This course is about the determinants of firm performance. It develops an explanation for why some firms perform better than others, and presents the analytical tools required to formulate successful strategies. Students will learn to analyze firms' competitive environments and to design a strategy that specifies appropriate long-term goals for a corporation, the businesses in which it will compete, how it will serve customers better than its competitors, and the capabilities that will be required in the service of these objectives. Learning is primarily through discussion of cases and articles with supporting short lectures and written assignments.

This course is designed to get students to the next level in their careers. The assumption is that their careers have peaked at the point where their technical expertise and IQ can take them; their future success requires getting the ordinary people around them to do extraordinary things. Students will take away practical tools for improving their ability in influencing, negotiating and leading changes in their organizations. Emphasis is on the practical. Many of the principles are demonstrated using classroom experiments. The final project requires students to apply course concepts to an ongoing challenge in their current work environment.

Marketing activity is the engine that creates value in a business. It provides the focus for interfacing with customers and the source of intelligence about customers, competitors and the general environment. Further, marketing focuses on the long-run relationship of a company to its customers as well as on short-run sales. Thus marketing is critical to the revenue and profit streams for a company. This course emphasizes the role of marketing in creating value for customers, which in turn creates value for owners, shareholders and employees.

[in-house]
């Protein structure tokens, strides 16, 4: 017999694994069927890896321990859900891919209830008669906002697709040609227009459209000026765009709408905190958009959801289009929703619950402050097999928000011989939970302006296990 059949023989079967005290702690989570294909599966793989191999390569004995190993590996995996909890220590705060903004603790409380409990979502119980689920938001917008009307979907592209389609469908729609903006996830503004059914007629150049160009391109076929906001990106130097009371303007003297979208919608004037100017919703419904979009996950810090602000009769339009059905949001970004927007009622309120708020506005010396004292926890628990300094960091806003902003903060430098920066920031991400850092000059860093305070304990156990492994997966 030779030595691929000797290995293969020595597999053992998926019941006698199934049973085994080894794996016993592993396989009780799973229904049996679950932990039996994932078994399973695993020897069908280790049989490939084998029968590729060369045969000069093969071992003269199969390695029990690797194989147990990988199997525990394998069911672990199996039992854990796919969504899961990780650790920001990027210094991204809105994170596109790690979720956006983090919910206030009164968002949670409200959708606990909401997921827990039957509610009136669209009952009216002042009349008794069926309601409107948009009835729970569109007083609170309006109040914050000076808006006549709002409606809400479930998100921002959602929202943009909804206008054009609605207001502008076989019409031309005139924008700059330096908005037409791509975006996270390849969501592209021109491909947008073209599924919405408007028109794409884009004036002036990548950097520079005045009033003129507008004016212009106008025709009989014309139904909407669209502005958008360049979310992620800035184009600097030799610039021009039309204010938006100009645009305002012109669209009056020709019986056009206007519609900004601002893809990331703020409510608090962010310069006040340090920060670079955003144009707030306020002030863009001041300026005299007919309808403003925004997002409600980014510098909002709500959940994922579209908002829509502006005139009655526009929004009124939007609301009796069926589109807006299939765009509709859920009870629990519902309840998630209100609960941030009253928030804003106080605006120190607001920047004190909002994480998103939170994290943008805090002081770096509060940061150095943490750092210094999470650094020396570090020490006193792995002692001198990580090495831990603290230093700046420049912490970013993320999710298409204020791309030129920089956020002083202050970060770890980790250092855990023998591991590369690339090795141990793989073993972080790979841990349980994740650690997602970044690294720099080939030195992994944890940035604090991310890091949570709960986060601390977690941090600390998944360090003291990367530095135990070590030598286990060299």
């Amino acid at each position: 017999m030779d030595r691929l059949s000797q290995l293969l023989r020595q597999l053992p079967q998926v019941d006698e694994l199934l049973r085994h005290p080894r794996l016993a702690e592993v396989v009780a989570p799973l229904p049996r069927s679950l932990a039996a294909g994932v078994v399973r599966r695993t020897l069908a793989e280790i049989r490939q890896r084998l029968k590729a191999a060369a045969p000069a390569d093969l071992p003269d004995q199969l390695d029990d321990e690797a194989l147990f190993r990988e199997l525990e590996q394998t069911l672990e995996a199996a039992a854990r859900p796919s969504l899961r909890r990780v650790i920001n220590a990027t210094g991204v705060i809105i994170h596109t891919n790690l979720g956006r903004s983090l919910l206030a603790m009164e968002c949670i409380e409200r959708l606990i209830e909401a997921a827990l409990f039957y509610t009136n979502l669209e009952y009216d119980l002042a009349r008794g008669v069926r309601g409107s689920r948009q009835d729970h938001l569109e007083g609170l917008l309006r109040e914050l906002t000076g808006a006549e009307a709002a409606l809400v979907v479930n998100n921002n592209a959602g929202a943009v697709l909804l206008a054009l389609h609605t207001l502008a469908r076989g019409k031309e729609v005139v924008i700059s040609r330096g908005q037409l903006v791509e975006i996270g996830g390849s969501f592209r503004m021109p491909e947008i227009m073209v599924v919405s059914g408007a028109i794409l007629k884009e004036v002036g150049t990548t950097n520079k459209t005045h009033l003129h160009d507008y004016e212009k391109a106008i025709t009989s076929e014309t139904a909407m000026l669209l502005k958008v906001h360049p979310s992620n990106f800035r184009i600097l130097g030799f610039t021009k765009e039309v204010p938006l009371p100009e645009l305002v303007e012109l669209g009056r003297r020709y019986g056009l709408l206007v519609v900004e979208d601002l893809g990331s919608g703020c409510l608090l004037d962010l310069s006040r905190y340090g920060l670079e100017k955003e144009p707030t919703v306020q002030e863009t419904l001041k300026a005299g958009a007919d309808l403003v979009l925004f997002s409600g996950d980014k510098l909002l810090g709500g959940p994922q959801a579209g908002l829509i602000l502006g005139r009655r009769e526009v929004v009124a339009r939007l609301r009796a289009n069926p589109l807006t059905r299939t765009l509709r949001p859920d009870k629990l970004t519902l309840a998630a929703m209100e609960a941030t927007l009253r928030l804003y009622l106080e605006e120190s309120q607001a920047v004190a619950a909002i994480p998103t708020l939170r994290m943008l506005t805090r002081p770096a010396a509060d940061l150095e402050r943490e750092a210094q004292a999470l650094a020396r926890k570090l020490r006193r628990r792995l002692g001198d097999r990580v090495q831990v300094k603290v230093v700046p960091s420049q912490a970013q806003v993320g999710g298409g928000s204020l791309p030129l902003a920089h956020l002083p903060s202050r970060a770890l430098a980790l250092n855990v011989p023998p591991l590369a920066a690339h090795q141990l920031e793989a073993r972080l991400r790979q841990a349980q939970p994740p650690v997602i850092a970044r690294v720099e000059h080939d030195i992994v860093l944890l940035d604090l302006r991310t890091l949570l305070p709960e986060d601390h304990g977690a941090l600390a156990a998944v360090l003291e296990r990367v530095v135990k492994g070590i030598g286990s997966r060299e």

• Tools and Concepts Taught in the Course
  • Basic quantitative analysis in marketing
  • Analyzing cases
  • Analyzing market opportunities
  • Competitive analysis
  • Customer decision making
  • Customer value
  • Value of brand
  • Segmentation and target selection
  • Product positioning
  • Customer acquisition and retention

This course provides a fundamental understanding of manufacturing and service operations and their role in the organization. Surveys a wide range of operations topics, including process flow analysis, supply chain management, capacity planning, facilities location, and total quality management. Deals with these topics through a managerial, applications-oriented perspective. The course is integrative in nature, emphasizing the fit and relationship of operations with other functions of the firm.

This course is about modeling and how computer models can support managerial decision making. A model is a simplified representation of a real situation and modeling is the process of developing, analyzing and interpreting a model in order to help make better decisions. Models can be invaluable tools in managing and understanding the complexity and risk inherent in many business problems. As a result, models have become an increasingly important part of business at all levels from daily operations to strategic decision making.

Our emphasis is on models that are widely used in diverse industries and functional areas, including finance, operations and marketing. Applications include advertising planning, revenue management, asset-liability management, environmental policy modeling, portfolio optimization, public health planning and corporate risk management, among others. We use spreadsheets and the tools Solver and Crystal Ball to implement, solve and analyze the models that we develop.

Source: www8.gsb.columbia.edu